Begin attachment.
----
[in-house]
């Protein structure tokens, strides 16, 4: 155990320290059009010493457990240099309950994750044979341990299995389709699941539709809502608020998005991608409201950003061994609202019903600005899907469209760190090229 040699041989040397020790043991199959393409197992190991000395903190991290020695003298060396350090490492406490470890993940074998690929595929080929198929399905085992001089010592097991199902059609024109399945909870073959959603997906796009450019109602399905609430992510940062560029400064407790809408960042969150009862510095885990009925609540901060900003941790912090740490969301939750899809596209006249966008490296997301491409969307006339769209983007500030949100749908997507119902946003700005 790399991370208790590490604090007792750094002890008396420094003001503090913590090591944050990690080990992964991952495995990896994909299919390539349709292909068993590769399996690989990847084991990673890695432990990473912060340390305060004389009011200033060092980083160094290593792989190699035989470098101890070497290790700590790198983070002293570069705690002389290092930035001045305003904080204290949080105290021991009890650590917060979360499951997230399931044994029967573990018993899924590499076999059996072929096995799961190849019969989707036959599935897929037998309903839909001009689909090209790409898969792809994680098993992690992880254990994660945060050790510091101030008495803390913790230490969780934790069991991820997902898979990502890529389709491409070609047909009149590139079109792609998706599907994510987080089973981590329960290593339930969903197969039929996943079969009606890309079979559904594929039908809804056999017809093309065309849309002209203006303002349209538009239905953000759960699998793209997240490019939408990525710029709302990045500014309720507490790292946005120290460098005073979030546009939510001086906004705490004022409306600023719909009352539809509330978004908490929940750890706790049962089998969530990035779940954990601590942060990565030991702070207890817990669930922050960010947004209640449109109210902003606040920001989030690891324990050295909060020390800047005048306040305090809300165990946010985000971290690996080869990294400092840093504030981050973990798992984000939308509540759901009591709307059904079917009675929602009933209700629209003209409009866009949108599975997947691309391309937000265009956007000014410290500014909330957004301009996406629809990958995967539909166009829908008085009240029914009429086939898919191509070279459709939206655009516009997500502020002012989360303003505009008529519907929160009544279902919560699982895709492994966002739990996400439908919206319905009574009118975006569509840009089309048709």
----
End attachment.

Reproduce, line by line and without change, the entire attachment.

[in-house]
């Protein structure tokens, strides 16, 4: 155990320290059009010493457990240099309950994750044979341990299995389709699941539709809502608020998005991608409201950003061994609202019903600005899907469209760190090229 040699041989040397020790043991199959393409197992190991000395903190991290020695003298060396350090490492406490470890993940074998690929595929080929198929399905085992001089010592097991199902059609024109399945909870073959959603997906796009450019109602399905609430992510940062560029400064407790809408960042969150009862510095885990009925609540901060900003941790912090740490969301939750899809596209006249966008490296997301491409969307006339769209983007500030949100749908997507119902946003700005 790399991370208790590490604090007792750094002890008396420094003001503090913590090591944050990690080990992964991952495995990896994909299919390539349709292909068993590769399996690989990847084991990673890695432990990473912060340390305060004389009011200033060092980083160094290593792989190699035989470098101890070497290790700590790198983070002293570069705690002389290092930035001045305003904080204290949080105290021991009890650590917060979360499951997230399931044994029967573990018993899924590499076999059996072929096995799961190849019969989707036959599935897929037998309903839909001009689909090209790409898969792809994680098993992690992880254990994660945060050790510091101030008495803390913790230490969780934790069991991820997902898979990502890529389709491409070609047909009149590139079109792609998706599907994510987080089973981590329960290593339930969903197969039929996943079969009606890309079979559904594929039908809804056999017809093309065309849309002209203006303002349209538009239905953000759960699998793209997240490019939408990525710029709302990045500014309720507490790292946005120290460098005073979030546009939510001086906004705490004022409306600023719909009352539809509330978004908490929940750890706790049962089998969530990035779940954990601590942060990565030991702070207890817990669930922050960010947004209640449109109210902003606040920001989030690891324990050295909060020390800047005048306040305090809300165990946010985000971290690996080869990294400092840093504030981050973990798992984000939308509540759901009591709307059904079917009675929602009933209700629209003209409009866009949108599975997947691309391309937000265009956007000014410290500014909330957004301009996406629809990958995967539909166009829908008085009240029914009429086939898919191509070279459709939206655009516009997500502020002012989360303003505009008529519907929160009544279902919560699982895709492994966002739990996400439908919206319905009574009118975006569509840009089309048709």